Bitcoin is interesting because it is as anonymous as cash but can be spent electronically.  Furthermore, people in different parts of the world can transfer bitcoin to each other without losing money to exchange rates.  The transactions also easily remain in the informal economy.

At the moment, there are only about 10.7 million bitcoins in existence.  This number will grow as people "mine" them by solving complicated math problems.  More info about the usage of bitcoin can be obtained here.

Instead of bank accounts, bitcoins are stored in virtual "wallets."  You can get one for free...just don't lose your password or your bitcoins will be useless.  In fact, it is likely that after 21 million bitcoins are mined, there will be fewer than 21 million bitcoins in circulation because people will lose their wallets.

Friday, February 22, 2013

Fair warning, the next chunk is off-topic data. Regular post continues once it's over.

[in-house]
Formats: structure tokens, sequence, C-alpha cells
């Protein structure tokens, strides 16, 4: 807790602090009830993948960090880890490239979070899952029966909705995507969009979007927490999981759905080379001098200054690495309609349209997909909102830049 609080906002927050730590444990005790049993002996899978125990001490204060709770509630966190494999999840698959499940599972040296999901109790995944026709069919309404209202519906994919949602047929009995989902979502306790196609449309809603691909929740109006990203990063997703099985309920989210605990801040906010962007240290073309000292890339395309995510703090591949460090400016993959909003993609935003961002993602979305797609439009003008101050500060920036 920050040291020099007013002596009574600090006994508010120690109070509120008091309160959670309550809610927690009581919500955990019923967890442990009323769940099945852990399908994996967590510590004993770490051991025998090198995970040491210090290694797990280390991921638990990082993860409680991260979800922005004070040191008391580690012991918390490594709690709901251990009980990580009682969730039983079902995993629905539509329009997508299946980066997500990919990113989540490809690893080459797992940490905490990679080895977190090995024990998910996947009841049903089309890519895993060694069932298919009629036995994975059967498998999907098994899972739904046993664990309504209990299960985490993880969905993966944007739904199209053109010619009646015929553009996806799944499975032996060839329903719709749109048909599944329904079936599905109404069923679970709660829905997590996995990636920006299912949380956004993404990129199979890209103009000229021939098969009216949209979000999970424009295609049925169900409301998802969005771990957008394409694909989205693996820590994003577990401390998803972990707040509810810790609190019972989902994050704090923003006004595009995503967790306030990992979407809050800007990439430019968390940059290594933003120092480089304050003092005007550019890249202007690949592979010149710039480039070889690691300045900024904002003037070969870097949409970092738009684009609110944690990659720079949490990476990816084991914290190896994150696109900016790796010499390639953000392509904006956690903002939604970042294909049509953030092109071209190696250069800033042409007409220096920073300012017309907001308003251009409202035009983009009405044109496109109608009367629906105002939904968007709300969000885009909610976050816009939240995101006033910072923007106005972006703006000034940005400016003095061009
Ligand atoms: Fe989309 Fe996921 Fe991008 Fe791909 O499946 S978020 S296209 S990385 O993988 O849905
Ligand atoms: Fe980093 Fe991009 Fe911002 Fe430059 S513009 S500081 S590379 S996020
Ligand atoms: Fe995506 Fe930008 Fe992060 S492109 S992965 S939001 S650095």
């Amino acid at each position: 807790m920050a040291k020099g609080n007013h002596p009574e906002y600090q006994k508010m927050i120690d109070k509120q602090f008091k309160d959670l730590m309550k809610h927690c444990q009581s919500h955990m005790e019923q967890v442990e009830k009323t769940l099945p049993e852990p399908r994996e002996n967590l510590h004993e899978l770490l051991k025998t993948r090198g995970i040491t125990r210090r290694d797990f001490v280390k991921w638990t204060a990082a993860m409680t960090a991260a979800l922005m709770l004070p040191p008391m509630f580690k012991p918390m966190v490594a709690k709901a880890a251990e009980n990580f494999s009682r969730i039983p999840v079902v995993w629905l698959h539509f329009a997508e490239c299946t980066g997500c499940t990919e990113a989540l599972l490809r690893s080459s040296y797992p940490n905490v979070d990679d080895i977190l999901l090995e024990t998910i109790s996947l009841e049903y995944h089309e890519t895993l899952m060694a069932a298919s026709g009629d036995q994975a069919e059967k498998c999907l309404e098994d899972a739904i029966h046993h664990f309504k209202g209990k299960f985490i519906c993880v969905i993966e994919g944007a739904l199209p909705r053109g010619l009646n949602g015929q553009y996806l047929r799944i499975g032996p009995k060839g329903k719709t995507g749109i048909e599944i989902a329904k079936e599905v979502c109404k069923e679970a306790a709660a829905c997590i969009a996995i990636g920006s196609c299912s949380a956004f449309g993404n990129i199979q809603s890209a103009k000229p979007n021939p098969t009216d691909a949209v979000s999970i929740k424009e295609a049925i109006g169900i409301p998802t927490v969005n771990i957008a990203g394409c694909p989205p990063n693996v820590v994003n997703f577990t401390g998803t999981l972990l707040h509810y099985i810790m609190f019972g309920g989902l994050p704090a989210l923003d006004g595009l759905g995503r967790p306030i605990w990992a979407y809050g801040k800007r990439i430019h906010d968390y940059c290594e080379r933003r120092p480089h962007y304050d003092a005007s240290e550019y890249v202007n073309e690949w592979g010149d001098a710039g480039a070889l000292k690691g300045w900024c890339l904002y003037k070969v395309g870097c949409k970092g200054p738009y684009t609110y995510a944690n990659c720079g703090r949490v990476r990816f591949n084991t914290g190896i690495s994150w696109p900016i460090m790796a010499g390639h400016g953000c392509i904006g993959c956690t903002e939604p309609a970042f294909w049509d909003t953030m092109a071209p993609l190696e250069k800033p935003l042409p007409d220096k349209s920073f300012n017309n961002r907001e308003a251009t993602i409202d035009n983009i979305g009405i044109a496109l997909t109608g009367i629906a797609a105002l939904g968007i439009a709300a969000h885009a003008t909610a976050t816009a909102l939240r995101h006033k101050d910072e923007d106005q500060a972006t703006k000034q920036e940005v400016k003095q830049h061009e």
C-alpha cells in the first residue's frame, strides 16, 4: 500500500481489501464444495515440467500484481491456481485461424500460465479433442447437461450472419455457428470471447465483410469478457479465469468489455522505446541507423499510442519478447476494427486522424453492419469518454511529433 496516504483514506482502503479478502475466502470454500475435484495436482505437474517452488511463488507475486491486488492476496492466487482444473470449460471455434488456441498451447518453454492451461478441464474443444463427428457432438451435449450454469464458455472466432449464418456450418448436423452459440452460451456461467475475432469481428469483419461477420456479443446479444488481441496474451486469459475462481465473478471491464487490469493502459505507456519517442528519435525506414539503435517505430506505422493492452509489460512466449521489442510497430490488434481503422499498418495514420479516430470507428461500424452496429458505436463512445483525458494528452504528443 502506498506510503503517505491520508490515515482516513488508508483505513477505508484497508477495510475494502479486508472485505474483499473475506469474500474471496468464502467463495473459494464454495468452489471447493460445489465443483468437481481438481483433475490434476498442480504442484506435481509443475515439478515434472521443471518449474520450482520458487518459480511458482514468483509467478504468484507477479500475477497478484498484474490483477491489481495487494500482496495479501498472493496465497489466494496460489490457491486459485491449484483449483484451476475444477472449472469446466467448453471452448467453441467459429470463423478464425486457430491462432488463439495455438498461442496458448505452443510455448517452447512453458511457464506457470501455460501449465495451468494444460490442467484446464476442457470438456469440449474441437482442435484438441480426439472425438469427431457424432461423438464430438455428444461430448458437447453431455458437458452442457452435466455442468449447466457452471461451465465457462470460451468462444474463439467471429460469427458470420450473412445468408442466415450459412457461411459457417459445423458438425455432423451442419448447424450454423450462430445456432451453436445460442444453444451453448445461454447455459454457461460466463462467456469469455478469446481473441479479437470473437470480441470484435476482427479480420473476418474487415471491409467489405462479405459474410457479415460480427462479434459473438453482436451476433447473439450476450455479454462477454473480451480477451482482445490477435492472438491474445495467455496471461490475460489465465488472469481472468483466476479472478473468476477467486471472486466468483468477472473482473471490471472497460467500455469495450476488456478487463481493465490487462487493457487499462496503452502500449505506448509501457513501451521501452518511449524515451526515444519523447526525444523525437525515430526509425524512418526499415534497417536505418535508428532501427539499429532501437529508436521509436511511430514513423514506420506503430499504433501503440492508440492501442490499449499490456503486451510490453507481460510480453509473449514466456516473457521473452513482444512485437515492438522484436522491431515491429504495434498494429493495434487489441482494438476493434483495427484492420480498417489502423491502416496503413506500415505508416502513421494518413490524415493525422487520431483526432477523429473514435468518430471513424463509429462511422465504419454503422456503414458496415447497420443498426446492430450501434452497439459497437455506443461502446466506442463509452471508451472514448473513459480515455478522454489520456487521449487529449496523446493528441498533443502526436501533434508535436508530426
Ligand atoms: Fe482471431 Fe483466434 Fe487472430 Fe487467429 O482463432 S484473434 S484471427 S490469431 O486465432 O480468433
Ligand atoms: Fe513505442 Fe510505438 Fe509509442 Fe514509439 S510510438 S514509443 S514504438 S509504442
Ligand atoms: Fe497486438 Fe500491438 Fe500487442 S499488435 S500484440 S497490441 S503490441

Price of Weed

I was reading an article about how the price of marijuana responds to law enforcement.  I learned of a neat website called where people can anonymously post how much of which strand of marijuana they purchased (including quality level) at what price.  I don't know how much I trust the data, but it's notoriously difficult to get high quality data on black market transactions.

The basic finding is that :::surprise::: weed is more expensive when enforcement is heavier!  One interesting result that I had never thought about (maybe because I'm never in the market for illegal drugs...) is that latitude matters.  It appears that pot is more expensive the farther north you go, in richer countries, when it's higher quality, or when you purchase it in lighter weights.

The article is:
Thies, Clifford. 2012.  "The Relationship Between Enforcement and the Price of Marijuana." Journal of Private Enterprise.  28(1):79-90.

Wednesday, February 13, 2013

Debt Limit - A Guide to American Federal Debt Made Easy

In response to the State of the Union address last night, I think this video is appropriate.  It's about what the federal debt would look like on a per capita basis.  People have a hard time telling the difference between a billion dollars and a trillion dollars...making it a size you can understand gives it more meaning.